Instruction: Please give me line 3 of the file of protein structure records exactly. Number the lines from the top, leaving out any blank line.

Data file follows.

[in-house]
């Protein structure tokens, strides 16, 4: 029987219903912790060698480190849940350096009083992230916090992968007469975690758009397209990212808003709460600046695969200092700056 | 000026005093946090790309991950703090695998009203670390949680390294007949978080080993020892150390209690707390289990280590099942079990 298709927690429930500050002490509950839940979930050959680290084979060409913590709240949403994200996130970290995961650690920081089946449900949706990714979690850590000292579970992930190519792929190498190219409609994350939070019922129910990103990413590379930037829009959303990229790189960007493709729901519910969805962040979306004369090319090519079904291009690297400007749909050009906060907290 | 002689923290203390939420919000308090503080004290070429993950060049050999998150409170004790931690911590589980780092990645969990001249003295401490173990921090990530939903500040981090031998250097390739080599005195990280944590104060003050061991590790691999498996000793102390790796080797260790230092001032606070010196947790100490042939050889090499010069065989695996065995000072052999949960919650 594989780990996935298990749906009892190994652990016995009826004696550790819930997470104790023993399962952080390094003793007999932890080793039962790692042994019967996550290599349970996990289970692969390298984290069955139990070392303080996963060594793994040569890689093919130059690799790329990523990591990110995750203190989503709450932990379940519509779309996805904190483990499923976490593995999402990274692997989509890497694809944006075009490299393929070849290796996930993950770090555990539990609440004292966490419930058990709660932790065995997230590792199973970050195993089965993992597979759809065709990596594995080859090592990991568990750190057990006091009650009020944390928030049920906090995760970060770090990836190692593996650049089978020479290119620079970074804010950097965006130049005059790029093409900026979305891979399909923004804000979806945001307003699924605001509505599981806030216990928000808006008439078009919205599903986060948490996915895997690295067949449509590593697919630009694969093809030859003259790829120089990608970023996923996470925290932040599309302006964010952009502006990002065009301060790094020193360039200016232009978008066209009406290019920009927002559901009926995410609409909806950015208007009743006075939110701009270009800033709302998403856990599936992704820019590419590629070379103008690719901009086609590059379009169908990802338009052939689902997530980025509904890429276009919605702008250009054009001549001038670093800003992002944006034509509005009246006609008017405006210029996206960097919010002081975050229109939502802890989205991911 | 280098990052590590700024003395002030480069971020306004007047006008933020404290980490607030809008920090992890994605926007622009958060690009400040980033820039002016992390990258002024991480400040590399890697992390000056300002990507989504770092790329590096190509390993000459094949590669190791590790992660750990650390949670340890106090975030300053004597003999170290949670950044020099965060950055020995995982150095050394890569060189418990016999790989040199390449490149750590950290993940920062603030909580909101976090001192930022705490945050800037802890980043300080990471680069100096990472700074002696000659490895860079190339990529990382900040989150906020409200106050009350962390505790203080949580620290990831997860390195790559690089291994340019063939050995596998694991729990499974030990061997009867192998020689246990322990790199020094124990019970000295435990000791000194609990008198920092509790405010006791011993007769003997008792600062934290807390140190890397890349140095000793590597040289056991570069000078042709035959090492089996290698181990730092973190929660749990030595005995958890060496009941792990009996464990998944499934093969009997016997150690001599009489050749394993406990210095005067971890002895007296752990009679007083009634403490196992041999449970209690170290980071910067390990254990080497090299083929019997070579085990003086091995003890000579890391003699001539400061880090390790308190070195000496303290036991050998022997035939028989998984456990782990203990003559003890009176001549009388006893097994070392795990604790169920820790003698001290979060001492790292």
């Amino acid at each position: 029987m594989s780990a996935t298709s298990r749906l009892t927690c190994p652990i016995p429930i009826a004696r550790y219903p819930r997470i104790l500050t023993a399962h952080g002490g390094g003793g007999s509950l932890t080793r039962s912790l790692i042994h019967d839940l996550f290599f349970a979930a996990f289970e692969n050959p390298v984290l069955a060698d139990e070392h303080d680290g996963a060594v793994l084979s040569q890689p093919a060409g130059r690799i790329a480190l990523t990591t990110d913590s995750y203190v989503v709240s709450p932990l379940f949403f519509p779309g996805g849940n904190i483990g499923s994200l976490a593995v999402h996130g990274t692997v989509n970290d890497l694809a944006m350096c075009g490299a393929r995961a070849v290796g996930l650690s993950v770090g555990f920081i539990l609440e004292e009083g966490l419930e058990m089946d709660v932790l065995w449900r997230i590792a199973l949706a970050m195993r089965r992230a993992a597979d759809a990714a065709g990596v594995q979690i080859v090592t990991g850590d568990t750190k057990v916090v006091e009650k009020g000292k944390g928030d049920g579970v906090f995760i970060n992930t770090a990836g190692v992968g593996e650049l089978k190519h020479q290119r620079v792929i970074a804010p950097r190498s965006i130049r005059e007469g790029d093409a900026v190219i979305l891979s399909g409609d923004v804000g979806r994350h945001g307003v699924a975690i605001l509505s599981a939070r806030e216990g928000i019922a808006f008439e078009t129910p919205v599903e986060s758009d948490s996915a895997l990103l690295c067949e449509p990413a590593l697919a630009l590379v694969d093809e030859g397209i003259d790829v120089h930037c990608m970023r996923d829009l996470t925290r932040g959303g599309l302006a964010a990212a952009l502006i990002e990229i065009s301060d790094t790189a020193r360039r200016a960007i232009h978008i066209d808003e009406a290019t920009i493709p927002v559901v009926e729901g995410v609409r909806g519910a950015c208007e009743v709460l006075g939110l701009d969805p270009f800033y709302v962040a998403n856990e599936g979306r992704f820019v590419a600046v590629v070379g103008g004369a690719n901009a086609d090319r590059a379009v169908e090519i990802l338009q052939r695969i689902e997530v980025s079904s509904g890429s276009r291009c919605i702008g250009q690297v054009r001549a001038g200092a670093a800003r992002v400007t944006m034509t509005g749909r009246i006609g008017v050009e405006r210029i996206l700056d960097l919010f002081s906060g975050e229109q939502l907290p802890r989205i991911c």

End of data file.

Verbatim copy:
């Amino acid at each position: 029987m594989s780990a996935t298709s298990r749906l009892t927690c190994p652990i016995p429930i009826a004696r550790y219903p819930r997470i104790l500050t023993a399962h952080g002490g390094g003793g007999s509950l932890t080793r039962s912790l790692i042994h019967d839940l996550f290599f349970a979930a996990f289970e692969n050959p390298v984290l069955a060698d139990e070392h303080d680290g996963a060594v793994l084979s040569q890689p093919a060409g130059r690799i790329a480190l990523t990591t990110d913590s995750y203190v989503v709240s709450p932990l379940f949403f519509p779309g996805g849940n904190i483990g499923s994200l976490a593995v999402h996130g990274t692997v989509n970290d890497l694809a944006m350096c075009g490299a393929r995961a070849v290796g996930l650690s993950v770090g555990f920081i539990l609440e004292e009083g966490l419930e058990m089946d709660v932790l065995w449900r997230i590792a199973l949706a970050m195993r089965r992230a993992a597979d759809a990714a065709g990596v594995q979690i080859v090592t990991g850590d568990t750190k057990v916090v006091e009650k009020g000292k944390g928030d049920g579970v906090f995760i970060n992930t770090a990836g190692v992968g593996e650049l089978k190519h020479q290119r620079v792929i970074a804010p950097r190498s965006i130049r005059e007469g790029d093409a900026v190219i979305l891979s399909g409609d923004v804000g979806r994350h945001g307003v699924a975690i605001l509505s599981a939070r806030e216990g928000i019922a808006f008439e078009t129910p919205v599903e986060s758009d948490s996915a895997l990103l690295c067949e449509p990413a590593l697919a630009l590379v694969d093809e030859g397209i003259d790829v120089h930037c990608m970023r996923d829009l996470t925290r932040g959303g599309l302006a964010a990212a952009l502006i990002e990229i065009s301060d790094t790189a020193r360039r200016a960007i232009h978008i066209d808003e009406a290019t920009i493709p927002v559901v009926e729901g995410v609409r909806g519910a950015c208007e009743v709460l006075g939110l701009d969805p270009f800033y709302v962040a998403n856990e599936g979306r992704f820019v590419a600046v590629v070379g103008g004369a690719n901009a086609d090319r590059a379009v169908e090519i990802l338009q052939r695969i689902e997530v980025s079904s509904g890429s276009r291009c919605i702008g250009q690297v054009r001549a001038g200092a670093a800003r992002v400007t944006m034509t509005g749909r009246i006609g008017v050009e405006r210029i996206l700056d960097l919010f002081s906060g975050e229109q939502l907290p802890r989205i991911c």